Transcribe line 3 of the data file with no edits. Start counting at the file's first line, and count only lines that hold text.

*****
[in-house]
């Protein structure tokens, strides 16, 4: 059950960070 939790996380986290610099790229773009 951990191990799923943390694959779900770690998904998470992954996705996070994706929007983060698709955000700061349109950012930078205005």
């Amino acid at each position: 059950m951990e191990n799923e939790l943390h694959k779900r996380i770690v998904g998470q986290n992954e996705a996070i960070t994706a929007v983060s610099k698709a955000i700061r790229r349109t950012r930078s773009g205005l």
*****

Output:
């Amino acid at each position: 059950m951990e191990n799923e939790l943390h694959k779900r996380i770690v998904g998470q986290n992954e996705a996070i960070t994706a929007v983060s610099k698709a955000i700061r790229r349109t950012r930078s773009g205005l």